When LeBron James woke up from his pregame nap, he sent his teammates a text.
It was hours before they took the floor against the Miami Heat for Game 4 of the NBA Finals and he wanted them to know how much this game meant to him.
He called it a “must-win,” a term he sparingly uses.
“I just felt that vibe,” James said. “I felt that pressure. I felt like for me, personally, this was one of the biggest games of my career and I just wanted to relay that message to my teammates, what type of zone I was in, what type of moment it was, because I just know how great of a team that we’re playing against.”
The Lakers went on to beat the Heat, 102-96, to take a 3-1 series lead. They’re one win away from their first championship since 2010.
James said he felt compelled to send that message after the Lakers’ lackluster performance in Game 3 when Jimmy Butler danced around their stagnant defense en route to a 40-point, 13-assist and 11-rebound performance in their 115-104 loss.
He knew the Heat was feeling confident.
And he wanted the Lakers to be ready.
They responded with a hard-fought, defense-first game in which there were nine lead changes, nine ties and neither team ever built a double-digit advantage.
The Lakers pulled ahead down the stretch.
Kentavious Caldwell-Pope made a three-pointer followed by a layup on consecutive possessions — both off of assists from James — to turn a two-point Lakers advantage to seven points, 95-88, with 2 minutes left.
Anthony Davis put the nail in the coffin with 39.5 seconds remaining after making a three-pointer to give the Lakers a nine-point lead, 100-91.
James said he didn’t hesitate to pass the ball to Caldwell-Pope with the game on the line.
“At the end of the day, if you’re on the floor at crunch time, then I believe in you,” James said.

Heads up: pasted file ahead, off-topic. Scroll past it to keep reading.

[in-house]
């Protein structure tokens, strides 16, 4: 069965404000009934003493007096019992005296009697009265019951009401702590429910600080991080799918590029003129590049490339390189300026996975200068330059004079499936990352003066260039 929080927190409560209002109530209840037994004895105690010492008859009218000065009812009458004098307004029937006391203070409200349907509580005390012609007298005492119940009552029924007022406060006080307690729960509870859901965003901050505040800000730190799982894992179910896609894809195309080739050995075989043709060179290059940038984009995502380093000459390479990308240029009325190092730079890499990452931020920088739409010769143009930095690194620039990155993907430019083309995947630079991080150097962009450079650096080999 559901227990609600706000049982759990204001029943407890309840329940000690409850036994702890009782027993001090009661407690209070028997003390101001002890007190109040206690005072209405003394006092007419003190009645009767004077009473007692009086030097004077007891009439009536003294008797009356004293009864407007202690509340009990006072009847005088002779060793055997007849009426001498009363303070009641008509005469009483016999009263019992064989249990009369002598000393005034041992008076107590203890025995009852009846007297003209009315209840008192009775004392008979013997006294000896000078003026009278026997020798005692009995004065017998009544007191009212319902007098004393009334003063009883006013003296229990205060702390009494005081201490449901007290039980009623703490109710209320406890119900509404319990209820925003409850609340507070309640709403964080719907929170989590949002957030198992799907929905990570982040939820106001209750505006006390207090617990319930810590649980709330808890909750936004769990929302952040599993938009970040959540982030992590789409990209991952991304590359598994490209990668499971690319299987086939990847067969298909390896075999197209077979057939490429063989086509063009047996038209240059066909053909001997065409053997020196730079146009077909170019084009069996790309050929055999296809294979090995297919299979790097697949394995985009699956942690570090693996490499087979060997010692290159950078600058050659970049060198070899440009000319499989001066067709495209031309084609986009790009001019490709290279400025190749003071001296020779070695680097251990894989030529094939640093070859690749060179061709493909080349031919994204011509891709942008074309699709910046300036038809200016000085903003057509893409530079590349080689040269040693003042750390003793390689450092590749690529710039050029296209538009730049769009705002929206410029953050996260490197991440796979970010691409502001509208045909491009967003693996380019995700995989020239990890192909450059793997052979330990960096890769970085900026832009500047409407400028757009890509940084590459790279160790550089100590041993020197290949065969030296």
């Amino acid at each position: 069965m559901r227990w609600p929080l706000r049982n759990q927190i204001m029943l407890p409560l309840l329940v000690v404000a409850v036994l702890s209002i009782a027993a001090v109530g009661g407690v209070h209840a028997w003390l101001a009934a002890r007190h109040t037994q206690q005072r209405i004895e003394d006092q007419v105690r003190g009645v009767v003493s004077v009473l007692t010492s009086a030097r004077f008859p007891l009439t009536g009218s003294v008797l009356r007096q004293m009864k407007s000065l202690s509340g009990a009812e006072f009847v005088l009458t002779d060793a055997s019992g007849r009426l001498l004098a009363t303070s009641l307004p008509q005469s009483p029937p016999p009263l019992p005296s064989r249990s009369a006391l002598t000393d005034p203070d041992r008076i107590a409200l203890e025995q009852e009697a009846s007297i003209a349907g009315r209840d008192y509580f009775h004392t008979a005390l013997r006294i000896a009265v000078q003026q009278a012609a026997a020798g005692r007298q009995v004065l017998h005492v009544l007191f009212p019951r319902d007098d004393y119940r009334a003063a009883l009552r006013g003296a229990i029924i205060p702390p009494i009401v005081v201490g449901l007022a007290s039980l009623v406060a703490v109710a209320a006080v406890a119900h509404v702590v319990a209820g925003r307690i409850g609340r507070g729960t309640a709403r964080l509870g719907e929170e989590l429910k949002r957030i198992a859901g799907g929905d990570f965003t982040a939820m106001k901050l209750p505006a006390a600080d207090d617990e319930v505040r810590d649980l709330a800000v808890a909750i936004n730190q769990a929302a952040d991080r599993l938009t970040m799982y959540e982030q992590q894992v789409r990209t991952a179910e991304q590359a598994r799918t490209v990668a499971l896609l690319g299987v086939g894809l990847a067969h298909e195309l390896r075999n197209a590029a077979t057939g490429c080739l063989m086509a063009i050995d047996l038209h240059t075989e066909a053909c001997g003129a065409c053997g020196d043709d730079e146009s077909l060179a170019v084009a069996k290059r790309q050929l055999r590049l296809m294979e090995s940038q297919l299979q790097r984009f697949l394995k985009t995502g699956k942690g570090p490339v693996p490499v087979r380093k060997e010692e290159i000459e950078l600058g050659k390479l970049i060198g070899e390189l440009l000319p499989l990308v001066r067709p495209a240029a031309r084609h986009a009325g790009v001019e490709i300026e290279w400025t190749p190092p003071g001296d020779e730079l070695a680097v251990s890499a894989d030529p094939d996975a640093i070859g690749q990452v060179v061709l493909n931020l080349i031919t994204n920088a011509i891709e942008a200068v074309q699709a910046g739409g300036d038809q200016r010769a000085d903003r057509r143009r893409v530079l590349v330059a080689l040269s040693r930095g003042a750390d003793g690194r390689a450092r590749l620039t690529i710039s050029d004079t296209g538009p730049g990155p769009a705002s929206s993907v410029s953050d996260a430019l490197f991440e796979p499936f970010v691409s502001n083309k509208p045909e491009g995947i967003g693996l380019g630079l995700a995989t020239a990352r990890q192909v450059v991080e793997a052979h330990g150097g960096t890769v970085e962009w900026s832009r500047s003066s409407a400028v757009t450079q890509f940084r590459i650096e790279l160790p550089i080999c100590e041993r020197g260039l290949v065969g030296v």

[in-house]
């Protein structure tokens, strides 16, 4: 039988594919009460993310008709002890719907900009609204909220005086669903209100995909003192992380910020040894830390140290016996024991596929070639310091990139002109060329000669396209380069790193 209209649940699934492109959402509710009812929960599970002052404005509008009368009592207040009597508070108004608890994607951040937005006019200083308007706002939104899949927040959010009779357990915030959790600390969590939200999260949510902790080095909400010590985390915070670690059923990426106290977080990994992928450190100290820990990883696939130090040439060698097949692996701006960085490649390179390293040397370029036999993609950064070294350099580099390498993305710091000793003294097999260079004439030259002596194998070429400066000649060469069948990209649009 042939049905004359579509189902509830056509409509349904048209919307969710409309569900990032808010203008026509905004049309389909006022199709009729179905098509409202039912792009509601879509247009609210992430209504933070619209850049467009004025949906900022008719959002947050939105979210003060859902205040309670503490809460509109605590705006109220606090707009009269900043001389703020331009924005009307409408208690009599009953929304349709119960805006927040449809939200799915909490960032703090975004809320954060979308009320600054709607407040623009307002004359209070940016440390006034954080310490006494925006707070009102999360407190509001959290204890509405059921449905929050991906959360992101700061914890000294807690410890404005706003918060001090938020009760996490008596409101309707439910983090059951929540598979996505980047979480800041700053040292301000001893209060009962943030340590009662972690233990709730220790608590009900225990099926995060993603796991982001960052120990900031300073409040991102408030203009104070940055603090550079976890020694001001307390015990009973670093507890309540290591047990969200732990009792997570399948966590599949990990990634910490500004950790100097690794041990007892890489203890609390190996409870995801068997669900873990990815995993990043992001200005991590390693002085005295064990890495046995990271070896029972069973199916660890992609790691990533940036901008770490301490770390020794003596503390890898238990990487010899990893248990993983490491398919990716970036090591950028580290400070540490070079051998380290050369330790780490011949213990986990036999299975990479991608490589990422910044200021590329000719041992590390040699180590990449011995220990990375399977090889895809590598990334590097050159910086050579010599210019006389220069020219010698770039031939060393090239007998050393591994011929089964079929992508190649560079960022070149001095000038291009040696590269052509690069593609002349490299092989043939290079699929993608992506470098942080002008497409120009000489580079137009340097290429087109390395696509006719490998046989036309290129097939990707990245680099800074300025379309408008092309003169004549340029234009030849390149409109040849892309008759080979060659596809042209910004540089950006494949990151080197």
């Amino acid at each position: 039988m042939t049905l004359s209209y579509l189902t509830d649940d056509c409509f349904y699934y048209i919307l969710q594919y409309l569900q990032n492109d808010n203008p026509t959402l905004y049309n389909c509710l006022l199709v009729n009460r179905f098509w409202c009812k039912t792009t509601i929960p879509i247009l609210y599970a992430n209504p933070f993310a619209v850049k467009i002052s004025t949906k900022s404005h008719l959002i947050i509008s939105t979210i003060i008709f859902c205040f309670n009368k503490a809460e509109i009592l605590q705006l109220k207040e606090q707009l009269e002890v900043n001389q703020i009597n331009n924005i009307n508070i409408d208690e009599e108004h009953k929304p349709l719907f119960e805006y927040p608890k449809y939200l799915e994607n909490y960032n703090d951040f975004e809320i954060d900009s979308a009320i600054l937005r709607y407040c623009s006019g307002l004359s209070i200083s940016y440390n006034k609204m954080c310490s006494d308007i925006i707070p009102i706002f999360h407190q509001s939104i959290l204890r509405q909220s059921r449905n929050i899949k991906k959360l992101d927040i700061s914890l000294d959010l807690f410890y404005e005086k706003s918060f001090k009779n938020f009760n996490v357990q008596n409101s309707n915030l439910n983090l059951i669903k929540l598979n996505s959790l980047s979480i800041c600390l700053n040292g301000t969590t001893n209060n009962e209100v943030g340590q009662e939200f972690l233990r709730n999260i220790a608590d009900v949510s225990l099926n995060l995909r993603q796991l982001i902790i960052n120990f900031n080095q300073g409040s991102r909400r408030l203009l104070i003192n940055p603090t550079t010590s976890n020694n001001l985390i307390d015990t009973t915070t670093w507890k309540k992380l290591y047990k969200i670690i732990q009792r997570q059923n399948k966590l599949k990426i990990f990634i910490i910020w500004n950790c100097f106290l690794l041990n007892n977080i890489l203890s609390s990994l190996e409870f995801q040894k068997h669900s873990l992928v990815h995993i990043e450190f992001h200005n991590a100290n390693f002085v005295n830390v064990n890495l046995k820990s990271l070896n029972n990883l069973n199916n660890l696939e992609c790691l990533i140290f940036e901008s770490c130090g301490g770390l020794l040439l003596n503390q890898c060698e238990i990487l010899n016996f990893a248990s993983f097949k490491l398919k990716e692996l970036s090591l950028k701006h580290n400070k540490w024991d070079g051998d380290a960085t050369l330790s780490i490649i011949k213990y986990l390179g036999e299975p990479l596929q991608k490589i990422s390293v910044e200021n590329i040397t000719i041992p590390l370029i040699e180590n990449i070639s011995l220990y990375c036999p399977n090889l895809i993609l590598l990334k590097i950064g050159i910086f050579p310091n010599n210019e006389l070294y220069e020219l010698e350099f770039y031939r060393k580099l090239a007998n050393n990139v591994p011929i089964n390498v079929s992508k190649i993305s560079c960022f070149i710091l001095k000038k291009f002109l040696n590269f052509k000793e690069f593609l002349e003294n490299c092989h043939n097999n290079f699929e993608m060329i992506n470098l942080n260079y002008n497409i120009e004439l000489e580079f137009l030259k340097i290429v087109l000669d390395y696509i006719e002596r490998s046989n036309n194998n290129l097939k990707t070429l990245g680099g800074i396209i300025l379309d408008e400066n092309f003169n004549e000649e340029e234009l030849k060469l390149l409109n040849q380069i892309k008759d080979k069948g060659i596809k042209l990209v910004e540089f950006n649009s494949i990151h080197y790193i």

As for Davis, he’s no longer impressed when he makes huge shots.
He expects it.
“He’s a big shot-maker late in the shot clock, early in the shot clock, fourth quarter, first quarter, everything in between,” James said.
After slow starts in which James and Davis had only eight points apiece in the first half, they finished strong. James had 28 points, 12 rebounds and eight assists. Davis added 22 points and nine rebounds.
James scored 11 of those points in the fourth quarter, playing all 12 minutes of the final period for the third game in a row.
The 35-year-old, who is in his 17th season in the league, wouldn’t have it any other way.
“For me, I mean, at this point in the season, I don’t care about rest,” James said. “I really don’t. I don’t care about sleep. I don’t care about resting throughout the game. Obviously, I come out of the game. Coach has a rhythm and rotation that we live by and we go by. But I don’t care about resting because I can rest in a week, max, if it happens to go there.”
James has always led by example.
During the playoffs, he gets quieter. He stops joking. He stays up until 4:30 a.m. watching film.
And when he sent that text, his teammates had a visceral reaction.
“We see the message from our leader saying this is a must-win, and he just left it at that,” Davis said. “Guys knew coming in that we need to bring our A Game.”
Lakers coach Frank Vogel saw a marked difference on the defensive end.
“Game 2 and Game 3 were not good enough, quite frankly, to win in the NBA Finals, and we made some adjustments to our scheme, and the guys raised their level from a competitive spirit standpoint and alertness standpoint, and both were huge factors,” Vogel said.
James’ message worked.
After all, it’s not often that he does something like that.
“I think that might be the first time, for sure, here in the bubble,” Davis said. “Usually when we played bad, he’ll send a text or I’ll send a text and just tell guys we’re fine. You know, we’ll be okay. Things like that. But we usually talk more so in person after the game or in a meeting or something like that.”
After calling Game 4 a “must win,” James ended the text with one simple line.
“He said, ‘That’s all I need to say,'” Davis said.
He was right.